Leaders: Martin Feather, Cristy Bird
When Alan Coles informed me of the need to dayhike Caliente the l-o-n-g way, I remembered the previous time I'd done that, and suggested to him that a two-day backpack might be the preferable way to do the peak. Alan (undaunted by the thought of a 26-mile hike starting at 5:00am) decided to offer both options and let the participants have their choice. The result: 17 out of 20 'typical' HPSers picked the dayhike.
Thus it was that at 7:40am, only David Eisenberg, Cristy Bird and I shouldered our backpacks and began following the footsteps of the long-departed dayhikers. The weight of our weekend's worth of water made the ascent up the ridge somewhat strenuous, but not interminable (unlike the dirt road thereafter). As we ambled along the undulating road, the cool breeze kept our breaks brief. We decided that a good strategy for selecting our campsite would be to hike until we met the dayhikers on their return, since this should, we estimated, place us between 3 and 6 miles from the peak. Sure enough, when we met them they were approximately 4 miles back from the summit. This, coupled with news of more muddy road ahead, made the nearest level and not too damp ground seem a most appealing campsite, so we set up our tents, happy with our rate of progress in getting that far. Camp established, we dayhiked from there to the peak - the forecast of rain for Sunday had motivated us to try for the peak on Saturday if at all possible. We enjoyed a scenic stroll (sticky mud notwithstanding), with surrounding ridges casting elongated shadows. Even the breeze diminished to almost nothing. After signing the register and enjoying the views to the edges of the outer beyond, we turned around and headed back. By just after sunset we were at camp, our snug sleeping bags, and dinner. Evening brought calm, the stars peeking through wispy layers of cloud. Why would anyone want to dayhike back to their cars when they could spend an evening like this out in the quiet solitude of the wild?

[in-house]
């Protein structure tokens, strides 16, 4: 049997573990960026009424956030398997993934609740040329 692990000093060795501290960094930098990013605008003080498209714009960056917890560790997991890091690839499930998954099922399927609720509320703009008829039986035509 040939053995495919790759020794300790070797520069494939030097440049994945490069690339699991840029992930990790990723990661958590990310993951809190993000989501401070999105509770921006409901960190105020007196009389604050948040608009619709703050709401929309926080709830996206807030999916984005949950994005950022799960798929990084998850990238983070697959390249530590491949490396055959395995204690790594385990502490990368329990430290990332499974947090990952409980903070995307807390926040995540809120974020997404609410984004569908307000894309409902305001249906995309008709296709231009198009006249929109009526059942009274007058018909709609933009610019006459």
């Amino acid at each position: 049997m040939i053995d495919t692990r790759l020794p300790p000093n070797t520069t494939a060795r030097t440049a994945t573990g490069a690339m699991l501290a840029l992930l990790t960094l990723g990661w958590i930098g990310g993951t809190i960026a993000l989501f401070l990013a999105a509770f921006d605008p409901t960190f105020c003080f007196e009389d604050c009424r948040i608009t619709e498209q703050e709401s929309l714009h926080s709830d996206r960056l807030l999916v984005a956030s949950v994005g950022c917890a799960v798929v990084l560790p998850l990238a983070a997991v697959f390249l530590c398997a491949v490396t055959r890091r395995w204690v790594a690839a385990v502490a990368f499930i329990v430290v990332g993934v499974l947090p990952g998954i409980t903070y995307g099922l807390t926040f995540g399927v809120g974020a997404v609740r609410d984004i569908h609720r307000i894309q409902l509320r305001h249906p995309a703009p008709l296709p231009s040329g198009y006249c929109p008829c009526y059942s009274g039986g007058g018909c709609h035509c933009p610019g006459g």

The answer came in the middle of the night, when the forecasted storm arrived. Wind (LOTS of wind), rain and snow. Dawn revealed several inches of the stuff all over everything. Fortunately, the storm appeared to have ended, although being inside the middle of a cloud didn't exactly seem ideal. At least it wasn't freezing. We packed up fairly rapidly, and were off before 8am, our vacated tent spaces the only bare spots in an otherwise Christmas card like landscape.
Snow rather than rain was actually a good thing, as miles of walking along that dirt road would have been awful in the mud. So for once I'm glad the snow level was several thousand feet below that predicted. Occasional animal tracks in the powdery snow crossed the road. Visibility fluctuated as clouds formed and dissipated, rose and sank. Finally, they cleared as we got to the end of the road portion and the end of the snow. The ridge was muddy. Very muddy. With sliding slipping steps we slithered slowly down. Finally, we made it to the somewhat drier ground of the easement trail, our boots caked with mud. By 1:30pm or so we were back at the cars, mission accomplished.
My thanks to Cristy and David for coping with the varied conditions so well! I'm sure that the 17 dayhikers must be so disappointed that they missed this experience.